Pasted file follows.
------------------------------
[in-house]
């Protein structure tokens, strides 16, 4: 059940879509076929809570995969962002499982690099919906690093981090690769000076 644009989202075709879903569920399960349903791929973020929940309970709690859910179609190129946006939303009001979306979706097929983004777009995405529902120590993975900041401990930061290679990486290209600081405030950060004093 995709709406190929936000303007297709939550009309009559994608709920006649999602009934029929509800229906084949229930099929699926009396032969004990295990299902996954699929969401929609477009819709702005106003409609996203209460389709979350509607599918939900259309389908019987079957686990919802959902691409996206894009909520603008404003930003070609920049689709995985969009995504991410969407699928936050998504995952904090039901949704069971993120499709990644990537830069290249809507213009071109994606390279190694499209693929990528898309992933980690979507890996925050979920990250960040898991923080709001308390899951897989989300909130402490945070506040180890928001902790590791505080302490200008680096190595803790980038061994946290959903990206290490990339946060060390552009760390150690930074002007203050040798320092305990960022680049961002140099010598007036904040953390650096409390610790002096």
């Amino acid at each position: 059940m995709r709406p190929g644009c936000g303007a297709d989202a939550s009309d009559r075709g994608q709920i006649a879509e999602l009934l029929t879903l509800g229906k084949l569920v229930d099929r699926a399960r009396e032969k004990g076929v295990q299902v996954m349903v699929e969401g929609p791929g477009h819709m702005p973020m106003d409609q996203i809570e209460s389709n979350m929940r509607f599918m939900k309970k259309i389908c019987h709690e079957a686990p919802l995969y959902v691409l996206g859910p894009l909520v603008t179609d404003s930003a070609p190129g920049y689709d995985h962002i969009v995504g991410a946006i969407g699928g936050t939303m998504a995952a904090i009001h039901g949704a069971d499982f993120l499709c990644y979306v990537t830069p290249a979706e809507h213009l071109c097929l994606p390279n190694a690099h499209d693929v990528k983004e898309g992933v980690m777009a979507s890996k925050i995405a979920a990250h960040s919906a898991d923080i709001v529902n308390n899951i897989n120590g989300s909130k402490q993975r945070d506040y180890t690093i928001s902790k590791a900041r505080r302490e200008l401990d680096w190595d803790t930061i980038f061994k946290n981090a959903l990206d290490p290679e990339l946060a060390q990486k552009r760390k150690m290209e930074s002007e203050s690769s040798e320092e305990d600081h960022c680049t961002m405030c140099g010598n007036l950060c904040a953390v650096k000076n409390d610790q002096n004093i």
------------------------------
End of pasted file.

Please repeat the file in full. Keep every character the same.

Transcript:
[in-house]
């Protein structure tokens, strides 16, 4: 059940879509076929809570995969962002499982690099919906690093981090690769000076 644009989202075709879903569920399960349903791929973020929940309970709690859910179609190129946006939303009001979306979706097929983004777009995405529902120590993975900041401990930061290679990486290209600081405030950060004093 995709709406190929936000303007297709939550009309009559994608709920006649999602009934029929509800229906084949229930099929699926009396032969004990295990299902996954699929969401929609477009819709702005106003409609996203209460389709979350509607599918939900259309389908019987079957686990919802959902691409996206894009909520603008404003930003070609920049689709995985969009995504991410969407699928936050998504995952904090039901949704069971993120499709990644990537830069290249809507213009071109994606390279190694499209693929990528898309992933980690979507890996925050979920990250960040898991923080709001308390899951897989989300909130402490945070506040180890928001902790590791505080302490200008680096190595803790980038061994946290959903990206290490990339946060060390552009760390150690930074002007203050040798320092305990960022680049961002140099010598007036904040953390650096409390610790002096």
């Amino acid at each position: 059940m995709r709406p190929g644009c936000g303007a297709d989202a939550s009309d009559r075709g994608q709920i006649a879509e999602l009934l029929t879903l509800g229906k084949l569920v229930d099929r699926a399960r009396e032969k004990g076929v295990q299902v996954m349903v699929e969401g929609p791929g477009h819709m702005p973020m106003d409609q996203i809570e209460s389709n979350m929940r509607f599918m939900k309970k259309i389908c019987h709690e079957a686990p919802l995969y959902v691409l996206g859910p894009l909520v603008t179609d404003s930003a070609p190129g920049y689709d995985h962002i969009v995504g991410a946006i969407g699928g936050t939303m998504a995952a904090i009001h039901g949704a069971d499982f993120l499709c990644y979306v990537t830069p290249a979706e809507h213009l071109c097929l994606p390279n190694a690099h499209d693929v990528k983004e898309g992933v980690m777009a979507s890996k925050i995405a979920a990250h960040s919906a898991d923080i709001v529902n308390n899951i897989n120590g989300s909130k402490q993975r945070d506040y180890t690093i928001s902790k590791a900041r505080r302490e200008l401990d680096w190595d803790t930061i980038f061994k946290n981090a959903l990206d290490p290679e990339l946060a060390q990486k552009r760390k150690m290209e930074s002007e203050s690769s040798e320092e305990d600081h960022c680049t961002m405030c140099g010598n007036l950060c904040a953390v650096k000076n409390d610790q002096n004093i």